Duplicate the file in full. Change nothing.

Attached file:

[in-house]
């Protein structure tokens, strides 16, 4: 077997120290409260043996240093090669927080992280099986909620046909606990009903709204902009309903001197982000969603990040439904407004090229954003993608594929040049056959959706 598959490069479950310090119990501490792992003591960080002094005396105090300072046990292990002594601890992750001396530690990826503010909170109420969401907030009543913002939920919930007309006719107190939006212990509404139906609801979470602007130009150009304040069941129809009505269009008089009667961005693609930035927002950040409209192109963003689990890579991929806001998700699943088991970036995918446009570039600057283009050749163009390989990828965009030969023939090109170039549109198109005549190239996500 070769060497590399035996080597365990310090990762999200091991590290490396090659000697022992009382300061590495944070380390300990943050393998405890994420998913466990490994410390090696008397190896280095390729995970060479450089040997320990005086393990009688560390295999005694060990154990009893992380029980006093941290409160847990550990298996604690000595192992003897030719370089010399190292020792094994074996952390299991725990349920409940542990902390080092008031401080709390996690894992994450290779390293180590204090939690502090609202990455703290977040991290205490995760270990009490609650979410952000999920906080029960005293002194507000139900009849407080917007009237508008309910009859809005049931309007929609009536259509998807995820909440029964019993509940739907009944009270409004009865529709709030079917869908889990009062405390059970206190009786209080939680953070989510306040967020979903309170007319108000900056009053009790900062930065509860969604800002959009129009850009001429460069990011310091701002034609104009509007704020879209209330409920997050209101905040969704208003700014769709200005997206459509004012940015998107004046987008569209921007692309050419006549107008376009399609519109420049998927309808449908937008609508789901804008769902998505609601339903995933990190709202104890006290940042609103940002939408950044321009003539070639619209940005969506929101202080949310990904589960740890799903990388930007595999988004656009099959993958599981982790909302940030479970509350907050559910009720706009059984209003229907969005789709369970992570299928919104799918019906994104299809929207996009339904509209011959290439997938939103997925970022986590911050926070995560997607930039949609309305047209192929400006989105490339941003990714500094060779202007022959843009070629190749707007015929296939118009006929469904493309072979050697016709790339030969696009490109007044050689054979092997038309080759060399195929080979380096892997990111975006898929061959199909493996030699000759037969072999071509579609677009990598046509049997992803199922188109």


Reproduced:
[in-house]
């Protein structure tokens, strides 16, 4: 077997120290409260043996240093090669927080992280099986909620046909606990009903709204902009309903001197982000969603990040439904407004090229954003993608594929040049056959959706 598959490069479950310090119990501490792992003591960080002094005396105090300072046990292990002594601890992750001396530690990826503010909170109420969401907030009543913002939920919930007309006719107190939006212990509404139906609801979470602007130009150009304040069941129809009505269009008089009667961005693609930035927002950040409209192109963003689990890579991929806001998700699943088991970036995918446009570039600057283009050749163009390989990828965009030969023939090109170039549109198109005549190239996500 070769060497590399035996080597365990310090990762999200091991590290490396090659000697022992009382300061590495944070380390300990943050393998405890994420998913466990490994410390090696008397190896280095390729995970060479450089040997320990005086393990009688560390295999005694060990154990009893992380029980006093941290409160847990550990298996604690000595192992003897030719370089010399190292020792094994074996952390299991725990349920409940542990902390080092008031401080709390996690894992994450290779390293180590204090939690502090609202990455703290977040991290205490995760270990009490609650979410952000999920906080029960005293002194507000139900009849407080917007009237508008309910009859809005049931309007929609009536259509998807995820909440029964019993509940739907009944009270409004009865529709709030079917869908889990009062405390059970206190009786209080939680953070989510306040967020979903309170007319108000900056009053009790900062930065509860969604800002959009129009850009001429460069990011310091701002034609104009509007704020879209209330409920997050209101905040969704208003700014769709200005997206459509004012940015998107004046987008569209921007692309050419006549107008376009399609519109420049998927309808449908937008609508789901804008769902998505609601339903995933990190709202104890006290940042609103940002939408950044321009003539070639619209940005969506929101202080949310990904589960740890799903990388930007595999988004656009099959993958599981982790909302940030479970509350907050559910009720706009059984209003229907969005789709369970992570299928919104799918019906994104299809929207996009339904509209011959290439997938939103997925970022986590911050926070995560997607930039949609309305047209192929400006989105490339941003990714500094060779202007022959843009070629190749707007015929296939118009006929469904493309072979050697016709790339030969696009490109007044050689054979092997038309080759060399195929080979380096892997990111975006898929061959199909493996030699000759037969072999071509579609677009990598046509049997992803199922188109």